Articles, Featured, News

santa cruz theatre

Editor’s Note: This story is part of Good Times’ annual Santa Cruz Visitors Guide 2019. Read the full publication here.

You can find drama of all kinds in Santa Cruz—on Pacific Avenue on a Saturday night, at the Boardwalk’s Giant Dipper, or at the surf breaks of Steamer Lane. But if you’re looking for theater of a more traditional kind, there’s plenty of that around, too.

Santa Cruz boasts a rich history in live theater, going back at least half a century. It has inspired explorations of avant-garde theater, nurtured a vibrant community of improv comedy, pioneered the 10-minute play festival, and has served as a welcoming haven for the satirical agitprop of the San Francisco Mime Troupe, as well as various traveling productions. It is still home to one of California’s most ambitious and indomitable Shakespeare festivals, as well as a summer musical-theater experience that ranks among the finest on the West Coast.

These days, sitting at the center of the Santa Cruz theater scene is Jewel Theatre, the city’s only year-round professional theater company performing in its playhouse, the Colligan Theater at the Tannery Arts Center, which opened in the fall of 2015.

Because of its big-fish-in-a-small-pond status, Jewel embraces a wide-ranging eclecticism in its stage offerings, from name-brand playwrights to local writers, period pieces to edgy contemporary plays, splashy musicals to minimal dramas, broad comedy to heartbreaking tragedy.

“I find that my audience tends to like the kind of variety that I like,” says Jewel’s artistic director and creative life force Julie James. “And even if they don’t like a play, they’ll still come for the production values and the performances, and look forward to the next thing, which they probably will like.”

Jewel’s 2019-20 season, which opens in September, will include shows from such theater heavyweights as Eugene O’Neill and George Bernard Shaw, but will also feature productions from contemporary writers such as Simon Stephens and Sharr White. It takes on the 80-year-old British musical Me and My Girl, and Shaw’s Victorian comedy Arms and the Man. In recent seasons, it has even showcased Santa Cruz’s homegrown playwriting talent, such as Kate Hawley and Jeffrey Scharf.

Besides running the company, James is also one of its main onstage attractions. A veteran stage actor, James will typically take on one or two feature roles a season, allowing her to take a swing at such iconic parts as Blanche du Bois and the title of role of Sylvia (who happens to be a dog).

“I’m plenty busy without being on stage,” she says, “but I do like to keep that muscle flexible. I can convince myself that I don’t need to do it. But then when I get back on stage, I instantly feel, ‘Oh yes, I need this.’”

While Jewel is dark in the summer, the Santa Cruz theater scene is dominated by Shakespeare in the hills above town, and big musicals in nearby Aptos.

The former comes by way of Santa Cruz Shakespeare (SCS), an independent professional company whose relationship with Santa Cruz goes back almost 40 years. SCS’ home is the beautiful outdoor theater at the Grove at Delaveaga. Traditionally, the company presents two Shakespeare plays and one non-Shakespeare offering over the course of the summer.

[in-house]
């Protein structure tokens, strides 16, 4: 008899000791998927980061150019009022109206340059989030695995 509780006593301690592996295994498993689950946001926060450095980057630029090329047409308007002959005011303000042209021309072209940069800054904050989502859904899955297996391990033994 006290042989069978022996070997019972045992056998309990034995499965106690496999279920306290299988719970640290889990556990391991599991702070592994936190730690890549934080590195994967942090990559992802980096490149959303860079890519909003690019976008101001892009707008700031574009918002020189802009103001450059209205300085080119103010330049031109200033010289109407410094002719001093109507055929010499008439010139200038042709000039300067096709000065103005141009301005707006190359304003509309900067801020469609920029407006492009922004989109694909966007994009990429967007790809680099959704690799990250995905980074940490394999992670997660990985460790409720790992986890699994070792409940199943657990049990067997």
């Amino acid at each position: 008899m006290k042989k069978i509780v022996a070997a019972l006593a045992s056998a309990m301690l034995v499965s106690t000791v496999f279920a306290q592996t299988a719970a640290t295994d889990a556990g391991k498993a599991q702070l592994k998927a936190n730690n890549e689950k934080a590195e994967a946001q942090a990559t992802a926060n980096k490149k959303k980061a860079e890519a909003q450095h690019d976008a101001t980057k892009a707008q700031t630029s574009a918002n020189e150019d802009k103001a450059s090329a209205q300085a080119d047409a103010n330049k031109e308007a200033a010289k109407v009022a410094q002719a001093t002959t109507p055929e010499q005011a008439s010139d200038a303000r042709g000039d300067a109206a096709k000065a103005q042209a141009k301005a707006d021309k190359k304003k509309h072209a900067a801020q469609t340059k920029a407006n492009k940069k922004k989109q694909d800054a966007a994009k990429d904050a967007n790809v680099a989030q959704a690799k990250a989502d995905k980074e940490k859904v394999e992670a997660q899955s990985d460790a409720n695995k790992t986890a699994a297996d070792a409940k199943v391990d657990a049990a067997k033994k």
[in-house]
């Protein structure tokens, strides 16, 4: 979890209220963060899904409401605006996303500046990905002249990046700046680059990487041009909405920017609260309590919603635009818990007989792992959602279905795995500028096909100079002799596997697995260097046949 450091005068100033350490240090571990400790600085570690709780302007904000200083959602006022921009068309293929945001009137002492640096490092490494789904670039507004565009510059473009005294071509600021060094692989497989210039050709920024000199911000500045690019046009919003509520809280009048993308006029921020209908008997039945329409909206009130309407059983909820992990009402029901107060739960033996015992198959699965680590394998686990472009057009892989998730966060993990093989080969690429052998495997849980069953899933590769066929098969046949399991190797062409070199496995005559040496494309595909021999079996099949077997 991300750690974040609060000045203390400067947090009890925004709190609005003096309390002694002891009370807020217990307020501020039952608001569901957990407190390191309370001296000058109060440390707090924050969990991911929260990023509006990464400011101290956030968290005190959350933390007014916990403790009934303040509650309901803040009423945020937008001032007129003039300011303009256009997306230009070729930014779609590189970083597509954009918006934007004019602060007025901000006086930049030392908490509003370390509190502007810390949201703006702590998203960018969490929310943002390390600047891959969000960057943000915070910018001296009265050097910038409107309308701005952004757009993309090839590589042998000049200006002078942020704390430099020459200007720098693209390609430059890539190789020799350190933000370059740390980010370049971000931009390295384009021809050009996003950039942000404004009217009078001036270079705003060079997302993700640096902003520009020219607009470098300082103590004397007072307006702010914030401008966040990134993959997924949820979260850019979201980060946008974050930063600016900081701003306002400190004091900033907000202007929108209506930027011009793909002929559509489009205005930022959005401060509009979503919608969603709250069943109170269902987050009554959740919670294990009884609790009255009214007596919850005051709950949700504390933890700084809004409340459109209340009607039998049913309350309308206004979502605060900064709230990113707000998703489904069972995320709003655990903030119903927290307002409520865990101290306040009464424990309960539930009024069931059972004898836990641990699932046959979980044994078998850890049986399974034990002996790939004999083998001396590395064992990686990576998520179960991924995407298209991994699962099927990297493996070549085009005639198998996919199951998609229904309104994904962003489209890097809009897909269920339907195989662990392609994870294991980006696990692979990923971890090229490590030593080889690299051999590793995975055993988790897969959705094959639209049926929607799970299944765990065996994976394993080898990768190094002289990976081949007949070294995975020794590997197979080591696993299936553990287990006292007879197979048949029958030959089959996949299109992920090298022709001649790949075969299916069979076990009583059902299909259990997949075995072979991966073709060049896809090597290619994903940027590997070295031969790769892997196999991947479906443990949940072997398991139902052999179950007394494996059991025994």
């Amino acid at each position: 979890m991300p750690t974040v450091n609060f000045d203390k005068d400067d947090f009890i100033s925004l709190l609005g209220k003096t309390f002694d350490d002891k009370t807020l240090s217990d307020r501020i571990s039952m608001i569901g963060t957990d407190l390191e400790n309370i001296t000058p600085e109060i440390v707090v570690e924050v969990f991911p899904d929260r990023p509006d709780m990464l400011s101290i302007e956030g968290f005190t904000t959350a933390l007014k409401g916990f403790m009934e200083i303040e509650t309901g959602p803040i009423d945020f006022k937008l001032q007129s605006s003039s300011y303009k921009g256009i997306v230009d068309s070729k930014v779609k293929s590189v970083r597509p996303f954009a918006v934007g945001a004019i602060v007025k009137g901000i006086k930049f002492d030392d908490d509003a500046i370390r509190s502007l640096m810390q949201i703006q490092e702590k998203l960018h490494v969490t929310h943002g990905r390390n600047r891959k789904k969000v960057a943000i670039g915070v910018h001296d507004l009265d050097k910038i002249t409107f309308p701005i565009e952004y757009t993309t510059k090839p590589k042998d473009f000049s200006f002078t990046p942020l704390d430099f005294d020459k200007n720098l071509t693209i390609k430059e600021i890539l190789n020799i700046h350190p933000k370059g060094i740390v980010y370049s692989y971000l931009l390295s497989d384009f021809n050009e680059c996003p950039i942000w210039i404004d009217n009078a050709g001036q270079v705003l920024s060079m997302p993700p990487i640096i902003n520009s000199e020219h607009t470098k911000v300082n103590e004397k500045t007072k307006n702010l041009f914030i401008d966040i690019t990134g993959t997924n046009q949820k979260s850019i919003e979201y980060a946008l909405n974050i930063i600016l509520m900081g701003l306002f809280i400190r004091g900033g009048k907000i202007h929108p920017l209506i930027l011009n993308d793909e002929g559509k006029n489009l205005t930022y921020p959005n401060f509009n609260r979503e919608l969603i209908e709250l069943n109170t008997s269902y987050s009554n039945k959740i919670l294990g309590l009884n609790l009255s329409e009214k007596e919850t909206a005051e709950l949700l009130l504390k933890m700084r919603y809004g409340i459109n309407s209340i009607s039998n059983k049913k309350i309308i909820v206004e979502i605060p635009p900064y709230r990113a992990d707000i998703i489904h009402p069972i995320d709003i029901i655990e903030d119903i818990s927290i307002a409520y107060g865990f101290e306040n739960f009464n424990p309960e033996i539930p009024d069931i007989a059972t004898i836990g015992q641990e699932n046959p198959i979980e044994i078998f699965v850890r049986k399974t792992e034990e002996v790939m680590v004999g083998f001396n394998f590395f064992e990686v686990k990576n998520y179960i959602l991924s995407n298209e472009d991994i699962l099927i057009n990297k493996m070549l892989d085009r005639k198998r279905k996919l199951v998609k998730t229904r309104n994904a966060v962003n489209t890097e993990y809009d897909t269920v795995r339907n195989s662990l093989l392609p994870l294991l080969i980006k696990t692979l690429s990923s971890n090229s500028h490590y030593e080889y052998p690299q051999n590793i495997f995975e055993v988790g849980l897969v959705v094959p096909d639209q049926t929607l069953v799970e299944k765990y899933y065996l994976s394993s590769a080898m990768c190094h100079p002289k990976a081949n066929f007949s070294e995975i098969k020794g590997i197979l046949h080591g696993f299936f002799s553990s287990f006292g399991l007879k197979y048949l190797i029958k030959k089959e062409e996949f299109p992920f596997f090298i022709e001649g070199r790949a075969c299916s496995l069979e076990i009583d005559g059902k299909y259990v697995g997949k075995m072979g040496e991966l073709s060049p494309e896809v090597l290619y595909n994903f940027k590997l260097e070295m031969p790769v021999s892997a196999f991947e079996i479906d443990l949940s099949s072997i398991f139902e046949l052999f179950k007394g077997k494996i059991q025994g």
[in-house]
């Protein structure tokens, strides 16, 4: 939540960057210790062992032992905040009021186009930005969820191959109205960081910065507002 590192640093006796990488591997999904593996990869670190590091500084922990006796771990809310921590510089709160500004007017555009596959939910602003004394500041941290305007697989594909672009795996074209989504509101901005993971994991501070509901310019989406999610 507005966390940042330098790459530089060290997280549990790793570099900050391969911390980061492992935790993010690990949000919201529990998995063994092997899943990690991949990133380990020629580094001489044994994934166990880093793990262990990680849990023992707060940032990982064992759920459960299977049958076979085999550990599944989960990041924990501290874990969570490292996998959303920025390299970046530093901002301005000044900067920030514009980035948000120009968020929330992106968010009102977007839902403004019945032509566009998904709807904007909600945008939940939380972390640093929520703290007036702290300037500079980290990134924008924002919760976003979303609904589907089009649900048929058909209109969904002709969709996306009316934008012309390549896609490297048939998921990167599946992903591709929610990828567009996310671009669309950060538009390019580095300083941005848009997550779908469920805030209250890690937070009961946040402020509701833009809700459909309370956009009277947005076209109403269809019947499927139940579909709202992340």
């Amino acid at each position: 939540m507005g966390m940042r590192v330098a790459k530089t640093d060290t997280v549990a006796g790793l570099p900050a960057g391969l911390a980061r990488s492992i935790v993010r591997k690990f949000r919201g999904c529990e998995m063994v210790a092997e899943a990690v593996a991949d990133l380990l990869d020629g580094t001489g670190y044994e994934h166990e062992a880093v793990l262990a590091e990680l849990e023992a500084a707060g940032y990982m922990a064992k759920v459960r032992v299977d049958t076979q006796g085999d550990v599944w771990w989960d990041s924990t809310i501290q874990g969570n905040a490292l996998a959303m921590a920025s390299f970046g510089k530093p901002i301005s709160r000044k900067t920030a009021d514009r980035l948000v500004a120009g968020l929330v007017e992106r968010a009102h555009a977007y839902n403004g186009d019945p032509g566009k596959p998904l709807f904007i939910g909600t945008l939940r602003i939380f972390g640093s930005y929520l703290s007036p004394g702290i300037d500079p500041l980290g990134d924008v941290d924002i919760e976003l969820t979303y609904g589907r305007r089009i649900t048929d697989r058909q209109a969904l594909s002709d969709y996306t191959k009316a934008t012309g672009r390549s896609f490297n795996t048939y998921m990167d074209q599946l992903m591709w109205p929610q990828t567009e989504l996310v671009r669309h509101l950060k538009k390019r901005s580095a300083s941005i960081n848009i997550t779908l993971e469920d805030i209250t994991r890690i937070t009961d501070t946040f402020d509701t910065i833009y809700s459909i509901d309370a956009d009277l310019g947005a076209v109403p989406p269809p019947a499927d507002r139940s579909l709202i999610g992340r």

In 2019, SCS presents Shakespeare’s wild mistaken-identity romp A Comedy of Errors, as well as the rich romance The Winter’s Tale. This year, the company combines its Shakespeare plays with an adaptation of Jane Austen’s immortal novel Pride and Prejudice. Santa Cruz Shakespeare’s season kicks off July 9.

Meanwhile, down at Cabrillo College in Aptos, Cabrillo Stage continues its decades-long tradition of bringing high-quality professional musical theater to Santa Cruz County. The company has staged just about every brand-name musical in the canon since 1982, and this summer, it will present Stephen Sondheim’s timeless Into the Woods, along with the buzzy 1960s-themed musical Beehive. Cabrillo Stage’s season opens June 27.

Santa Cruz is blessed with strong traditions of community theater, as well. In the redwood-shrouded San Lorenzo Valley, Mountain Community Theater (MCT) at Park Hall in Ben Lomond has been at the center of cultural life in the area for almost four decades. This year, MCT is the only place locally where audiences can experience the thrill of Abba-inspired musical Mamma Mia!, which opens Sept. 20. Then, MCT deftly switches gears with Chekhov’s classic The Cherry Orchard, opening Nov. 22. 

Back in Santa Cruz, the intimate downtown Center Stage theater space is the home of Actors’ Theatre, which has a strong 30-year record of producing new and established plays. Coming in September, Actors’ Theatre is taking on Sondheim’s ambitious, Tony Award-winning 1970 classic Company.

But this company’s most enduring project remains its annual 8 Tens @ 8 festival, which selects the best submissions from a nationwide call of original plays. The only requirement? They must all be no more than 10 minutes long.

The 8 Tens @ 8 tradition began back in 1995, and since then has continued to make January a hotspot on the local theater calendar. In recent years, the festival’s success has pushed it to expand to two separate programs, featuring 16 fully staged original short plays, many of them written by local and regional writers.

From big, bold musicals to intimate dramas, from Sondheim and Chekhov to the playwright next door, Santa Cruz’s theater scene is big on variety. And, if all that theater isn’t enough for the dedicated fan, there’s always the productions at the drama departments at UCSC and Cabrillo College.

For more information on Jewel Theatre, go to Details on Santa Cruz Shakespeare’s season can be found at, Cabrillo Stage at, Actors’ Theatre at and Mountain Community Theater at